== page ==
Kevin Yuill on the Virginia shootings and what it says about the wider culture in the west:
Had [Some Asshole]* carried out the killing of two ex-colleagues at Virginia TV station WDBJ 10 years ago, it might have been dismissed as just another case of a disgruntled former employee ‘going postal’ – a phrase referencing several incidents from the mid-1980s onwards involving United States Postal Service (USPS) workers shooting and killing fellow workers. But the fact that [Some Asshole]’s shooting of Alison Parker and Adam Ward was filmed, in a world dominated by YouTube and Facebook, ensured the story gained global coverage.
Predictably, we heard the calls for gun control before the victims’ bodies were cold. Opportunists like broadcaster Piers Morgan, President Barack Obama and presidential hopeful Hillary Clinton appear to welcome such tragedies so they can sanctimoniously read their pre-prepared statements. As a hysterical Morgan put it, the Virginia shooting ‘sum[med] up [America’s] appalling, senseless gun culture’. This kind of emotive finger-wagging is to be expected. Those on the other side of the political spectrum blamed mental illness. Republican presidential hopeful Donald Trump said of the incident, ‘This isn’t a gun problem, this is a mental problem’.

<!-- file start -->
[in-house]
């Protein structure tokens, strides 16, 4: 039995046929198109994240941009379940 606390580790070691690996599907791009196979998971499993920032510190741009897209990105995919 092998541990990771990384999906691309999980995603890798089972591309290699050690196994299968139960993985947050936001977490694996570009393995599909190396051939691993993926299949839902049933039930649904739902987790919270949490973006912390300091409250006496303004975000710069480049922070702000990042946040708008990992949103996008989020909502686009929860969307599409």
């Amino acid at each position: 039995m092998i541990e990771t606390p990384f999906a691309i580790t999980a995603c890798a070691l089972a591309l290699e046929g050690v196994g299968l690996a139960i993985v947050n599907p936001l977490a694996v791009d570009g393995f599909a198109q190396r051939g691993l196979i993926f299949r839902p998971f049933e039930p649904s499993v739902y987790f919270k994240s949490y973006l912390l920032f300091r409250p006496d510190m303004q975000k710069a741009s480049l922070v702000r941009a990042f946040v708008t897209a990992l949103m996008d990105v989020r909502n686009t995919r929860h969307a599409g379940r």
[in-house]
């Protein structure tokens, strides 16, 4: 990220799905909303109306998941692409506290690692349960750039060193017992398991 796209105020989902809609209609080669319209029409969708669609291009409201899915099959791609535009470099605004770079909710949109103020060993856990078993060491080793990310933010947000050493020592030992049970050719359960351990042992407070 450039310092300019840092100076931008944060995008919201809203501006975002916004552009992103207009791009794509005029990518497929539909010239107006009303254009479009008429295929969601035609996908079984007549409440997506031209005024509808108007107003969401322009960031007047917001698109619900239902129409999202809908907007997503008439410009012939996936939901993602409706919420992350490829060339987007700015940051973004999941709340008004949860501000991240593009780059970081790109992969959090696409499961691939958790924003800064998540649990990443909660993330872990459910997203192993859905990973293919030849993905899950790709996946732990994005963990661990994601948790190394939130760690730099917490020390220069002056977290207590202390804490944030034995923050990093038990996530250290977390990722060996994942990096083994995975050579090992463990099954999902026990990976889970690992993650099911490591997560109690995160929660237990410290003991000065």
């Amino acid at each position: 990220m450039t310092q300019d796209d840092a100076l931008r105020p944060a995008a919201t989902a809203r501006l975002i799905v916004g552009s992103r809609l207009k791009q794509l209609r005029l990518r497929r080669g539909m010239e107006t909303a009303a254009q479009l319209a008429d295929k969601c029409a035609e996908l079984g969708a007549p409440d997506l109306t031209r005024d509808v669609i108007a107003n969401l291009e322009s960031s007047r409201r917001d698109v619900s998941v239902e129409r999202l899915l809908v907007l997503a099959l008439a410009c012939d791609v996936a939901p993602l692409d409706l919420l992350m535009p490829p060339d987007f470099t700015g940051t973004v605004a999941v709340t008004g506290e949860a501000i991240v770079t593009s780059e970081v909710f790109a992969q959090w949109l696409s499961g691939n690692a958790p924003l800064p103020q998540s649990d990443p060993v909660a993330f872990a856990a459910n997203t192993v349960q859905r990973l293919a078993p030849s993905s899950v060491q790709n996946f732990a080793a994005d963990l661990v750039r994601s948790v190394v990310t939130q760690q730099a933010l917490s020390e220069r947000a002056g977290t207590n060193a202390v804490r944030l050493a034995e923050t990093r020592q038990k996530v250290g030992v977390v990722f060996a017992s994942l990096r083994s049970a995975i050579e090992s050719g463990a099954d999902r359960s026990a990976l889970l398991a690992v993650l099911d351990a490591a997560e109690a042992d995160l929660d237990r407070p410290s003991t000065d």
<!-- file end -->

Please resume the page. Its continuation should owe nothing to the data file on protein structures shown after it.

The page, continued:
The Virginia shooting draws attention to disturbing elements of American culture that undercut the simplistic ‘blame the guns’ media coverage. It points to the brittle culture of offence, whereby any behaviour considered disagreeable to some is understood as a personal slight. It touches on the bizarre narcissism of the selfie, in which only moments caught on camera are deemed real. And it indicts a powerful sense of entitlement, in which individuals demand automatic acceptance of who they are from others, and assume that any problems they create are always someone else’s fault.
An experienced newsman, [Some Asshole] also played upon the voyeuristic appetite for online sensation (something the Islamic State has successfully exploited). By filming his murders, he achieved a notoriety far in excess of his ‘going postal’ predecessors. Yet even that notoriety is someone else’s fault, with commentators also blaming Google and Facebook for allowing people to watch what was essentially a snuff movie. This is an evasion of responsibility on the part of all who searched out the video of the shooting.
Rather than blame guns, social media or mental illness for the Virginia shooting, perhaps we should look at the poisonous complaint-and-grievance culture that has flourished as a result of people’s refusal to take responsibility for their lives.
* Rather than give the killer any “glory” by using his name, I’m following the recommendations of the Some Asshole Initiative.